# Beyond the 5th state of matter?

1. Jun 13, 2004

### bjon-07

I just finshed "Einstein's Cosmos" my Michal Kaku, in this book Dr. Kaku takes about the 5th state of matter or Einstien-Bosen Condinstate, which the book says occurs at extermly low temperatures.

I never knew that matter exisited in this form (is it true that einstein-bosen condistate does not follow Pauli's exclusion principle?

Any ways, i was wondering if their are any of states of matter that i do not know about other than the four common ones (gase, soild, liquid, plamsa)?

Thank you for your time :)

2. Jun 14, 2004

### selfAdjoint

Staff Emeritus
Pauli's exlusion principle only concerns fermions. The particles in a BEC are bosons, which can occupy the same state. In effect they merge into a single large particle.

3. Jun 14, 2004

### bjon-07

Thank you for the anwser but

Thank you for clareifying that for me, but would you consider BEO to be the "5th state of matter".

Can you please explain to me why boson do not have to follow the pauli's exlucsion principle, from what i understand, the pauli exlcuison principle states that to pieces of matter (electrons) cannot occupie the same spaces (have to same Q numbers).

How is it possible to two boson to be in the same place

Thank you

4. Jun 15, 2004

### Gokul43201

Staff Emeritus
Perhaps...after all, macroscopic BECs have been made. Superfluidity is something you don't see in the other states, and historically, viscosity has been a prime distinguishing characteristic of a "state of matter".

Because the Exclusion Principle was plucked out of thin air to explain how electrons (fermions) behave. There is no reason for everybody to obey a law created for only certain specific people.

Eventually, if you get to learn what (symmetric & anti-symmetric)wavefunctions are, this will all make much more sense.

5. Jun 15, 2004

### Silverious

Bosons' spin consists of interger numbers(1,2,3..) while fermions are of halves(1/2,3/2,5/2...).

Also, I for one would like to know more about fermionic condensate. Anyone care to elaborate?

6. Jun 15, 2004

### selfAdjoint

Staff Emeritus
There's a certain disconnect between your first sentence and your second. You seem to be saying that Pauli's principle was arbitrary and therefore not worth bothering about, while deeper consideration of symmetric and antisymmetric wavefunctions will justify it.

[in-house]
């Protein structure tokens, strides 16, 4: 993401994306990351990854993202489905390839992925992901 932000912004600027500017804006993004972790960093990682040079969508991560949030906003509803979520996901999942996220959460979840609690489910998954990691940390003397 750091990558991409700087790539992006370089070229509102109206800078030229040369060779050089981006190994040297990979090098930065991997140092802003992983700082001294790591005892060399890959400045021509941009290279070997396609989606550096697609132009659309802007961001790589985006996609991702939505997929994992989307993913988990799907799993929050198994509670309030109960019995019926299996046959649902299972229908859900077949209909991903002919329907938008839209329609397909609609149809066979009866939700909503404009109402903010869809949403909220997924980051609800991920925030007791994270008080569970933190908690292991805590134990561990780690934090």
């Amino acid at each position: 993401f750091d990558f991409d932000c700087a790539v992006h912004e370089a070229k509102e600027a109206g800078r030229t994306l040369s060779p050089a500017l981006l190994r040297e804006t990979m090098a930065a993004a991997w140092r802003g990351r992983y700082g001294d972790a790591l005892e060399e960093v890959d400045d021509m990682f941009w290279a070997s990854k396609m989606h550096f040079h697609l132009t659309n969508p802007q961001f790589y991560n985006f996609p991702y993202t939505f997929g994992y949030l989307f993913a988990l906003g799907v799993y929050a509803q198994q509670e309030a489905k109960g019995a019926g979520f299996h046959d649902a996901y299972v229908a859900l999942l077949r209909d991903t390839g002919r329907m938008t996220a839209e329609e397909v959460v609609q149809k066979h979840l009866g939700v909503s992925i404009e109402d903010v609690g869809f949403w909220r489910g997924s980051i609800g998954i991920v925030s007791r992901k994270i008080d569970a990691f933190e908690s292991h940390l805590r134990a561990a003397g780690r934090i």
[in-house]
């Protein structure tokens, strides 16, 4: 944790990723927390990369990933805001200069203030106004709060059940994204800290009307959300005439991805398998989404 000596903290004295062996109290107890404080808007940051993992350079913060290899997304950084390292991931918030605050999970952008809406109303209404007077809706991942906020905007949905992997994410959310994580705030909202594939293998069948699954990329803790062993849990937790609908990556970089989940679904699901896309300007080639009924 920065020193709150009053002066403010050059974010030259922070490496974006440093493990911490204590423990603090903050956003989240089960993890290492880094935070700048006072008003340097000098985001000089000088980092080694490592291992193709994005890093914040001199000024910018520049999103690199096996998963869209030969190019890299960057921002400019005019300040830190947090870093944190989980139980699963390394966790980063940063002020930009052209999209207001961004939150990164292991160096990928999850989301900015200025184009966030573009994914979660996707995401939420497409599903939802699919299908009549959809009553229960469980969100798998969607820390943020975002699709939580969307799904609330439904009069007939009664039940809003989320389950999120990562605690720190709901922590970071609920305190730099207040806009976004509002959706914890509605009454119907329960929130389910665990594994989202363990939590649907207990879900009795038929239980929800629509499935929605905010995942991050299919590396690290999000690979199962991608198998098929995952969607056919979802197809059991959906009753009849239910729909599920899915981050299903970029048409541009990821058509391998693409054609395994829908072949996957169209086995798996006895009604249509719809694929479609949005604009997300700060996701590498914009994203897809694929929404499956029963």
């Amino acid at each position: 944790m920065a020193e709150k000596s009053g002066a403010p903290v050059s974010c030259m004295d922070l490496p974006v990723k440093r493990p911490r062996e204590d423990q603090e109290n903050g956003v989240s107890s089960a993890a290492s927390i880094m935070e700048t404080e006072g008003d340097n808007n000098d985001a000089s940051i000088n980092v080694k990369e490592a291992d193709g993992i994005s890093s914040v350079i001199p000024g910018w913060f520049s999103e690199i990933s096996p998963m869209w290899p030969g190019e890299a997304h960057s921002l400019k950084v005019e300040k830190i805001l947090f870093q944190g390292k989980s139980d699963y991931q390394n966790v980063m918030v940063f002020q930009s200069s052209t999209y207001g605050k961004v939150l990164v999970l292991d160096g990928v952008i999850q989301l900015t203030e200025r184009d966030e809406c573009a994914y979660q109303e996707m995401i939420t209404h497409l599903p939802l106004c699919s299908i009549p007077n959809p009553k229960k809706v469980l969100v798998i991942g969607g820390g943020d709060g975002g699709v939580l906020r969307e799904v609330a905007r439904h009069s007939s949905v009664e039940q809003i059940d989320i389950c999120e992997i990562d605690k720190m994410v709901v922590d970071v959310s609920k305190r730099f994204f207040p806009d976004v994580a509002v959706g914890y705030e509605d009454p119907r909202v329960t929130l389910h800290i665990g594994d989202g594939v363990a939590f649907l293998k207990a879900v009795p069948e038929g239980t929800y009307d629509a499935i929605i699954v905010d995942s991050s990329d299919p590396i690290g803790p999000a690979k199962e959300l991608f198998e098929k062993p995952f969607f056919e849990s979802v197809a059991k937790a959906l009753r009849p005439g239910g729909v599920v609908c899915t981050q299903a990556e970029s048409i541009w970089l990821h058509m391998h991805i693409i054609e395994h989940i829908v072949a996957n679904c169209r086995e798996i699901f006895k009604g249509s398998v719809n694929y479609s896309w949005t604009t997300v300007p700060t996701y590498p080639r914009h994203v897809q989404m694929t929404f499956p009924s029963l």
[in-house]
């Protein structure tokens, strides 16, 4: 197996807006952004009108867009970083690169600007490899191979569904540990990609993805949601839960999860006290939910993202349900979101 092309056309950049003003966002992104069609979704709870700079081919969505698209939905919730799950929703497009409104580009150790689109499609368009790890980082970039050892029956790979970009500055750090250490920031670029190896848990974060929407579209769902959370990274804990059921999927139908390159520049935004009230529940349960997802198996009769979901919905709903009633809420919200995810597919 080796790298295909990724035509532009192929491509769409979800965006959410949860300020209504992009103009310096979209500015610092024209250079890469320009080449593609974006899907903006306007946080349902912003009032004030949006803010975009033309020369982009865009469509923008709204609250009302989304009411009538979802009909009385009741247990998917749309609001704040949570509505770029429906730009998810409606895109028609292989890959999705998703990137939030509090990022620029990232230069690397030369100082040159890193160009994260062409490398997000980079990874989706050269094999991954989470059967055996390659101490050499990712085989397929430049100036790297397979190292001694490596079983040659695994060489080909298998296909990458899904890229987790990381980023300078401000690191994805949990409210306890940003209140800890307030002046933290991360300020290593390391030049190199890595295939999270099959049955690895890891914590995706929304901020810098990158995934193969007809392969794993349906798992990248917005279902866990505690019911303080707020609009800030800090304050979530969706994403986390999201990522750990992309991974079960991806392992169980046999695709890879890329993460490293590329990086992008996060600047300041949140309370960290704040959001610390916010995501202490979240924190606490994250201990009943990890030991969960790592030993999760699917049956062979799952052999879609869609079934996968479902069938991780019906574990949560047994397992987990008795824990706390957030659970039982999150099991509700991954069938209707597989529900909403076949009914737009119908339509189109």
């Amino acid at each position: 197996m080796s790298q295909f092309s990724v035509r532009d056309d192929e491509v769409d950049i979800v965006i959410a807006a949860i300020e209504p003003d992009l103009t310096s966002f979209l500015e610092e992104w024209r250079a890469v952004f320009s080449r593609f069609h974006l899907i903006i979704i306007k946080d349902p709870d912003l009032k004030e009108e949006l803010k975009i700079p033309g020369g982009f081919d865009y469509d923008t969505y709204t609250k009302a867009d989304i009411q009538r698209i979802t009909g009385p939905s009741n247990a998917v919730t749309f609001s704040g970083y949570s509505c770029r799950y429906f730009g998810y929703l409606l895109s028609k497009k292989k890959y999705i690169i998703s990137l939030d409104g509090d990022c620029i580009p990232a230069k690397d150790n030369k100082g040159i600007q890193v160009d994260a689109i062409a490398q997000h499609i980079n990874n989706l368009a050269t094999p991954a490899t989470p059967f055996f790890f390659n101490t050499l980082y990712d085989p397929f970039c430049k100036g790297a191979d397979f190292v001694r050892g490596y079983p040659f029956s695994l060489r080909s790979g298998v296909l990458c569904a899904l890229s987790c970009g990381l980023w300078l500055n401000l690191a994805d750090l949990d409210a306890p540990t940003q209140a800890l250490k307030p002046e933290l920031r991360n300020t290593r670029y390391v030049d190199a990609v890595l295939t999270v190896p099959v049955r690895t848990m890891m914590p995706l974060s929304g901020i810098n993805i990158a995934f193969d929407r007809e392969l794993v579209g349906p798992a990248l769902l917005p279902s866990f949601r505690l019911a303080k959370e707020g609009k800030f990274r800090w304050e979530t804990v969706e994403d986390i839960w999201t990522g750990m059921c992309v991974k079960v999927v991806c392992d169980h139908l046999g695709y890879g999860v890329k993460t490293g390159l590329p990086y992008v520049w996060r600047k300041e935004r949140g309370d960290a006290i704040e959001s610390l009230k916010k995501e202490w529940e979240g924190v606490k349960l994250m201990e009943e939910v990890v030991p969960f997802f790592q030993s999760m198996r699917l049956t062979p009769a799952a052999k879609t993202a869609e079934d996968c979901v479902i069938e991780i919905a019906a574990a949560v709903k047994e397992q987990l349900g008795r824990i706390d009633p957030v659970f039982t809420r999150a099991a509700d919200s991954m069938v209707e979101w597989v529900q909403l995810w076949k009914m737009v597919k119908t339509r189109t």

Did you know that Pauli himself worked out the first "spin-statistics theorem" based on symmetry and antisymmetry of wave functions? It wasn't as rigorous as later ones, but he didn't just pull the exclusion principle out of you-know-where.

7. Jun 15, 2004

### Gokul43201

Staff Emeritus
No, I definitely don't mean to imply that the Exclusion Principle is arbitrary.

And I guess I was wrong about the out-of-the-air thingy. I thought the Exclusion principle was first proposed to explain atomic spectra...and the symmetric spin-antisymmetric spatial wavefn. calculations for Fermions came later. Now that I think about it, what you say makes sense. Hard to arrive at the former, without going through the latter.

Last edited: Jun 15, 2004
8. Jun 16, 2004

### Megus

so can you call fermione condesate the 6th state of matter [read 'bout it in Scientific American few months ago] ?

9. Jun 16, 2004

### bjon-07

Megus do you remember which sci-ameican that artical was in. I would like to read that artical. Thank you.

By the can someone elabrate further one what defines a state a matter.

10. Jun 16, 2004

### Megus

As far as I remember it was in the issue with 4 articles about cosmology - the cover was gold-yellow.

11. Jun 18, 2004

### Gokul43201

Staff Emeritus
Unless, there's something new that I'm not aware of, Fermions can not condense into a single state like bosons do.

EDIT : There IS something new that I was not aware of ...and have not yet understood.

Last edited: Jun 22, 2004
12. Jun 22, 2004

### bjon-07

Does any one know WHY they cannot behave in this manner while boson can.

13. Jun 22, 2004

### Gokul43201

Staff Emeritus
The idea works the other way round. Particles that obey the FD statistics (obey Exclusion) are called Fermions. And particles that obey the BE statistics (can condense into a single, macroscopic state, etc.) are called Bosons.

This results from the symmetry of the particle's wavefunction.

14. Jun 22, 2004

### Nereid

Staff Emeritus
Some info of fermionic condensates here (yes, it says '6th state of matter').

I'm wondering what the degnerate states of matter are called which comprise white dwarf stars (all the electrons - at some small distance below the surface - are 'free', but, being fermions, can have only one (two?) occupying each energy state; pretty incompressible) and neutron stars (essentially giant atomic nuclei, with near zero net charge)? Are they different states of matter? And what about 'quark stars', or 'quark-gluon plasmas'??

15. Jun 22, 2004

### Silverious

So the fermions form basically cooper pairs and behave as bosons?

If that's true, then are they bosons, or fermions when they condense?

16. Jun 23, 2004

### think

First off all we need to define STATE OF MATTER! Is it just a somewhat similar arraangements of atoms or something else???

17. Jul 12, 2004

### ArmoSkater87

if thats the case, then there can be several states matter. For instance, 4th state is matter, plasma, it just an atom completly ionized. Then couldnt you say, the 5th state of matter is free floating protons and neutrons. I know neutrons arent stable outside the nucleus. What i said is simply a thought. :P

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